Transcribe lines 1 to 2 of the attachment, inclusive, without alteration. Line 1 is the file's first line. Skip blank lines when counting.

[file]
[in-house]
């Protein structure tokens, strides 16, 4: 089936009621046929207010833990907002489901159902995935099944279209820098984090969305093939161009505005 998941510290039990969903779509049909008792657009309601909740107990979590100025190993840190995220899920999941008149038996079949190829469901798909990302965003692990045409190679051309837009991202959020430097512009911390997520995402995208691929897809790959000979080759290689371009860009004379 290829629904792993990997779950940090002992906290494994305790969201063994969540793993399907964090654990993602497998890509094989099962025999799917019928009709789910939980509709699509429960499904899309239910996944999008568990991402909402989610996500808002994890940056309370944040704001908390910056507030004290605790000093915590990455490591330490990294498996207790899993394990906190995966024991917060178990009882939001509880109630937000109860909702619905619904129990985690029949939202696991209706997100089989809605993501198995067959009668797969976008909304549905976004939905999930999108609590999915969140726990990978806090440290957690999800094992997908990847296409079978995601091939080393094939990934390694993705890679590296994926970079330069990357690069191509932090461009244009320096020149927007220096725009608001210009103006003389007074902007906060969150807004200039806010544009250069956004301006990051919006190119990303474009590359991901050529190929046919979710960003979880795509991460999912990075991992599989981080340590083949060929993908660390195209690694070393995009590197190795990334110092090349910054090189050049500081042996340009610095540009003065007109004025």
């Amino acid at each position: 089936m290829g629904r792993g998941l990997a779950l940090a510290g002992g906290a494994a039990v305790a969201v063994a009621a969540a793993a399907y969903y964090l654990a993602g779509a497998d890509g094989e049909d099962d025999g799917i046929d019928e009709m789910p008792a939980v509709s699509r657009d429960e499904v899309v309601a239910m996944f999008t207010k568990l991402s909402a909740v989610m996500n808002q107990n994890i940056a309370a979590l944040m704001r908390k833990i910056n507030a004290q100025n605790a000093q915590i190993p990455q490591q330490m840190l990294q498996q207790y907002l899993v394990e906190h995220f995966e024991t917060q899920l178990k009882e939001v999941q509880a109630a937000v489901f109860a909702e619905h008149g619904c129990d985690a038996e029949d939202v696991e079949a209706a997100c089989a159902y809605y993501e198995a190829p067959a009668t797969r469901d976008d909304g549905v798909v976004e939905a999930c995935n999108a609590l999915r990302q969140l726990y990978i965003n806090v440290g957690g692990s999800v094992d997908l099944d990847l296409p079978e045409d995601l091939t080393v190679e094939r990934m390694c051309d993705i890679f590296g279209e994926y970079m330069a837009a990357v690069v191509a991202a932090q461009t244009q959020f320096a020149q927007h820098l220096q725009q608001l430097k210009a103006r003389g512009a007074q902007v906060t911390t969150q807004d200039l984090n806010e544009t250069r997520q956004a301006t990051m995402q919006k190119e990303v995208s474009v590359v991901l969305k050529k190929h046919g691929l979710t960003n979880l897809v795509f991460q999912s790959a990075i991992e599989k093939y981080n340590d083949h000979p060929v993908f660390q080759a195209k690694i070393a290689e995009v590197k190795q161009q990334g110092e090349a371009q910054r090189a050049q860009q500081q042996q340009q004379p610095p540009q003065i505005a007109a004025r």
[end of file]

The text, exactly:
[in-house]
């Protein structure tokens, strides 16, 4: 089936009621046929207010833990907002489901159902995935099944279209820098984090969305093939161009505005 998941510290039990969903779509049909008792657009309601909740107990979590100025190993840190995220899920999941008149038996079949190829469901798909990302965003692990045409190679051309837009991202959020430097512009911390997520995402995208691929897809790959000979080759290689371009860009004379 290829629904792993990997779950940090002992906290494994305790969201063994969540793993399907964090654990993602497998890509094989099962025999799917019928009709789910939980509709699509429960499904899309239910996944999008568990991402909402989610996500808002994890940056309370944040704001908390910056507030004290605790000093915590990455490591330490990294498996207790899993394990906190995966024991917060178990009882939001509880109630937000109860909702619905619904129990985690029949939202696991209706997100089989809605993501198995067959009668797969976008909304549905976004939905999930999108609590999915969140726990990978806090440290957690999800094992997908990847296409079978995601091939080393094939990934390694993705890679590296994926970079330069990357690069191509932090461009244009320096020149927007220096725009608001210009103006003389007074902007906060969150807004200039806010544009250069956004301006990051919006190119990303474009590359991901050529190929046919979710960003979880795509991460999912990075991992599989981080340590083949060929993908660390195209690694070393995009590197190795990334110092090349910054090189050049500081042996340009610095540009003065007109004025």